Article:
He learned that Rahill couldn’t join the Army because he was clergy. He enlisted instead with the National War Work Council of the YMCA as a secretary, someone who provided services to soldiers fighting the Germans.
In 1917, he crossed the Pacific and made the long journey to Valk, a small town known today as Valga, on the border between Latvia and Estonia. He set up a chapel and recreation room in a school and welcomed soldiers on leave from the front.
Rahill’s Russian adventure ended when the Bolsheviks grew suspicious of foreigners, and after three months, he returned home. Orlov believes Rahill had the glass plates made in order to show images of war and of Russia to a wider audience.
One hundred years separated them, but Orlov felt a connection to Rahill. When he and his mother immigrated to Brooklyn in 1994, he too landed in an unfamiliar world.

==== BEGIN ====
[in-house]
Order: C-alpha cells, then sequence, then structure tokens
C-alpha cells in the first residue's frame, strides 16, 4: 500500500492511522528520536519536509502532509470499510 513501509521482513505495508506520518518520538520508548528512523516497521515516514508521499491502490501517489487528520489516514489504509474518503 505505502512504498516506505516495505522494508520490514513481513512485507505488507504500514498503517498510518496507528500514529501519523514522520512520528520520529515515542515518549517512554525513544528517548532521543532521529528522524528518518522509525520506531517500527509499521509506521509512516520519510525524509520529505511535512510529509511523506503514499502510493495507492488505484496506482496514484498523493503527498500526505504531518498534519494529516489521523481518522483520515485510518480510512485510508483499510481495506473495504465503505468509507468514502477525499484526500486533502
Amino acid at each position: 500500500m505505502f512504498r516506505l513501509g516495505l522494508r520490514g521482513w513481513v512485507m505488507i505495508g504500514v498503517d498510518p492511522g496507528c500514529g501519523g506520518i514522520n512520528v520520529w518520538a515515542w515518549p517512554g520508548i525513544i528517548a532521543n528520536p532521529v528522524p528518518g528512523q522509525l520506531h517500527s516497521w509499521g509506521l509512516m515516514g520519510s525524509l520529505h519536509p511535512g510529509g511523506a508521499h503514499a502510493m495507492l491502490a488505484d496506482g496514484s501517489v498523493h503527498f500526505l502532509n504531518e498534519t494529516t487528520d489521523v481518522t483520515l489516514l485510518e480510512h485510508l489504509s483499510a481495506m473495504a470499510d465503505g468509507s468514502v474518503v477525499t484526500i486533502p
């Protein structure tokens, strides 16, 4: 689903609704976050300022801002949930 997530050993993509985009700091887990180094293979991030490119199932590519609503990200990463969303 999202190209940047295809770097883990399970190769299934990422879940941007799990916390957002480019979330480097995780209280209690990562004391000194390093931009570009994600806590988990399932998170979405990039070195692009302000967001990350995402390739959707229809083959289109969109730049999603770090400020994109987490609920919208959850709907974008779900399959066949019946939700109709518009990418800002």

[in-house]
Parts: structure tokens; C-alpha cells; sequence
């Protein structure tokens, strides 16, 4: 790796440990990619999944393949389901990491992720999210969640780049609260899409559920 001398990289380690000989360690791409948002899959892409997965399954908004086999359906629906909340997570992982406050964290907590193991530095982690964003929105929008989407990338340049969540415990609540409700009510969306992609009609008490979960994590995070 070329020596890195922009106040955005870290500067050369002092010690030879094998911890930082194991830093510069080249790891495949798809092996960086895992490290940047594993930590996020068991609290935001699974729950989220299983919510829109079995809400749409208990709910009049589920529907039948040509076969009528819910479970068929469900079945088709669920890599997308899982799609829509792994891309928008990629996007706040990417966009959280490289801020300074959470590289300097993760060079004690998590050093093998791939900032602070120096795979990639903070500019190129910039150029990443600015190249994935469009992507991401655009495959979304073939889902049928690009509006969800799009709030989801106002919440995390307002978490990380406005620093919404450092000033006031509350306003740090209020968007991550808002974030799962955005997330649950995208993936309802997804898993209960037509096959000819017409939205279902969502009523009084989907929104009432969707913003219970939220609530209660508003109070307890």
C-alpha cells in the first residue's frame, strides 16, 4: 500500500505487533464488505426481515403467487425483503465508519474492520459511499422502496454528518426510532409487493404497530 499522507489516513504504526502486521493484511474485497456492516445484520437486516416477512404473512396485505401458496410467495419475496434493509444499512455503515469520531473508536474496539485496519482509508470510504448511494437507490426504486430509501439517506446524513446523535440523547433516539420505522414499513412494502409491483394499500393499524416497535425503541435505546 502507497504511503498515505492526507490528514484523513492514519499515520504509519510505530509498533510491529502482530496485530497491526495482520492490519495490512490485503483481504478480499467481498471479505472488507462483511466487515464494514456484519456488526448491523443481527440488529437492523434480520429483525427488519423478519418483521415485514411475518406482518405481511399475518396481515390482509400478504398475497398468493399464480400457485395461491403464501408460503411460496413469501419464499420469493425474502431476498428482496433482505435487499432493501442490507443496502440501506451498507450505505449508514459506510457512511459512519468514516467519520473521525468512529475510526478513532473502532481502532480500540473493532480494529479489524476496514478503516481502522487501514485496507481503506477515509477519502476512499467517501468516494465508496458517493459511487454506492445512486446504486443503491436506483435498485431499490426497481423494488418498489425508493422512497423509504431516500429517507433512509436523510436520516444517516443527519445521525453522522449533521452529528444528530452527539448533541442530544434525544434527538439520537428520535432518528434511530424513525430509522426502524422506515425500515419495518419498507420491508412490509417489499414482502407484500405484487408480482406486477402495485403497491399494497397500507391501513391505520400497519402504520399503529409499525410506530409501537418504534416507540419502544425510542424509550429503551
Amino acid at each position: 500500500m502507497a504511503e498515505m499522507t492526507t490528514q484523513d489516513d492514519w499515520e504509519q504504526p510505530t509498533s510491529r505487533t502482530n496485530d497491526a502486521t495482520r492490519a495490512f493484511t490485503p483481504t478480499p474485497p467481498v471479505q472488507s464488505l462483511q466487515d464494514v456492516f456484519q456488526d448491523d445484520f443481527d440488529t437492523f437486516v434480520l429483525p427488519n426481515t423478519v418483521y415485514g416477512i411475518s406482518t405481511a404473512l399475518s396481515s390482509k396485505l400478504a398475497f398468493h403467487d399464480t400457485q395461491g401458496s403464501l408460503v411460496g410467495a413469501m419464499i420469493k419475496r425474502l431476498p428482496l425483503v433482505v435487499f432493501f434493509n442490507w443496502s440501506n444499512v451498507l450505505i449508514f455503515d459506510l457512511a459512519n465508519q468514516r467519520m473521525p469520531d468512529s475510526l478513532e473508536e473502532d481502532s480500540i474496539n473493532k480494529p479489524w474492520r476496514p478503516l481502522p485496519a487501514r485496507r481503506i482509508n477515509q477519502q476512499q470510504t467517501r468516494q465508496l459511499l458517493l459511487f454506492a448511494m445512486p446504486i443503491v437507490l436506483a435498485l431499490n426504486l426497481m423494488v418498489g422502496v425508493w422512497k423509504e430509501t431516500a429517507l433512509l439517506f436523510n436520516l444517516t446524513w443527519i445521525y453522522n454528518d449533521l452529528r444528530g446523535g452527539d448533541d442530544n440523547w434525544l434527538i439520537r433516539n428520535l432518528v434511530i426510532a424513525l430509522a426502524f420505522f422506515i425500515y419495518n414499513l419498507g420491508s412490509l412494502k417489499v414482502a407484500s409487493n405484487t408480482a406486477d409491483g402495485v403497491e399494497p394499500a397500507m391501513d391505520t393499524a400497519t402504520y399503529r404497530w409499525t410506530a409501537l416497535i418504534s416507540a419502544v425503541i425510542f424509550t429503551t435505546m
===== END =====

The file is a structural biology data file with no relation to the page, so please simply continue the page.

At 35, he lives in San Diego, rents darkroom space and plans to drive around the country in a school bus that he converted into a darkroom and art studio. In 2017, he hopes to visit Russia and rephotograph the buildings and locations on the glass plates.
Two years ago, Hoffmann agreed to sell the collection: $1,500 for everything, including the projector. The recession had hit her and her husband hard — she was a potter, he a woodworker. The decision was easier when Orlov agreed to make a digital copy of the collection for her.
Last month, Hoffmann, 61, was surprised to hear from Orlov. He said he had developed a presentation of her grandfather’s slides. He called it “Orlov’s Magic Lantern Experience,” and he wanted to stop by.
The pictures had allowed Orlov to capture his identity, and through his research, Hoffmann connected with her past.
After the presentation, he gave her two glass plates, featuring images of her grandfather in glasses and bow tie.
The next day, Orlov was on the road in his school bus, heading north on Highway 101. He had booked more showings farther up the coast.